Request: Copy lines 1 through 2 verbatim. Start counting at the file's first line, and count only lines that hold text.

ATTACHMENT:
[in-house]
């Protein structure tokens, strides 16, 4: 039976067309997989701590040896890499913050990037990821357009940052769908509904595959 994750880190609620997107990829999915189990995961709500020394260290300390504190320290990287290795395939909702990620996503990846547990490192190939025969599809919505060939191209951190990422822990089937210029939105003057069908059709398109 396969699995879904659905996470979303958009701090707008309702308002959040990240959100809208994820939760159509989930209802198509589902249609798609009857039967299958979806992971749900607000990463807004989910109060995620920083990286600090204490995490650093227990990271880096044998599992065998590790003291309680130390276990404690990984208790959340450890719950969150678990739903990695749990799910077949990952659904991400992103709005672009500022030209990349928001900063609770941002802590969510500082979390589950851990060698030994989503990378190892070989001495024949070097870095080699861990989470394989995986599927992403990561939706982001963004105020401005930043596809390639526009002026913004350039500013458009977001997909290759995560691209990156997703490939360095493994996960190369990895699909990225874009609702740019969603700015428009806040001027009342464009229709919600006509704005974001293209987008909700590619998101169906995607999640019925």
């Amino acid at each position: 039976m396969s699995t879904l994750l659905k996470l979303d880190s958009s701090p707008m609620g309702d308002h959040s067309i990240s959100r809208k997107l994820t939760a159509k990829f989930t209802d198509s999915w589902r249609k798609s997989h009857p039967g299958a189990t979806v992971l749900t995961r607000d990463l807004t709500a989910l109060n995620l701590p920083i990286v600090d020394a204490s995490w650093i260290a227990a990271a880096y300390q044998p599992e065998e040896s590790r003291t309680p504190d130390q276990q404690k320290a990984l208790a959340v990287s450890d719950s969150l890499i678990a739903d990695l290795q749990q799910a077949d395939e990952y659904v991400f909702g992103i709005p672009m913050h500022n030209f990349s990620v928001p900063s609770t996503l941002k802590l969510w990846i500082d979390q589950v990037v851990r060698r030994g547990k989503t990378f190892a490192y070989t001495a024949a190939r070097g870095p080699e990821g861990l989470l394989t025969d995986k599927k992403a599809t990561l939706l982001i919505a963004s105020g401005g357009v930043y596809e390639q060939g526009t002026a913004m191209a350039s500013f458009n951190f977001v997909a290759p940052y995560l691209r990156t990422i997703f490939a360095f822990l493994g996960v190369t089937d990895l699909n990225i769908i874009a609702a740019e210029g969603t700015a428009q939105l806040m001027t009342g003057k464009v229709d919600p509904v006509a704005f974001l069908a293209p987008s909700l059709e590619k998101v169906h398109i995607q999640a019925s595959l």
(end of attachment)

[in-house]
């Protein structure tokens, strides 16, 4: 039976067309997989701590040896890499913050990037990821357009940052769908509904595959 994750880190609620997107990829999915189990995961709500020394260290300390504190320290990287290795395939909702990620996503990846547990490192190939025969599809919505060939191209951190990422822990089937210029939105003057069908059709398109 396969699995879904659905996470979303958009701090707008309702308002959040990240959100809208994820939760159509989930209802198509589902249609798609009857039967299958979806992971749900607000990463807004989910109060995620920083990286600090204490995490650093227990990271880096044998599992065998590790003291309680130390276990404690990984208790959340450890719950969150678990739903990695749990799910077949990952659904991400992103709005672009500022030209990349928001900063609770941002802590969510500082979390589950851990060698030994989503990378190892070989001495024949070097870095080699861990989470394989995986599927992403990561939706982001963004105020401005930043596809390639526009002026913004350039500013458009977001997909290759995560691209990156997703490939360095493994996960190369990895699909990225874009609702740019969603700015428009806040001027009342464009229709919600006509704005974001293209987008909700590619998101169906995607999640019925």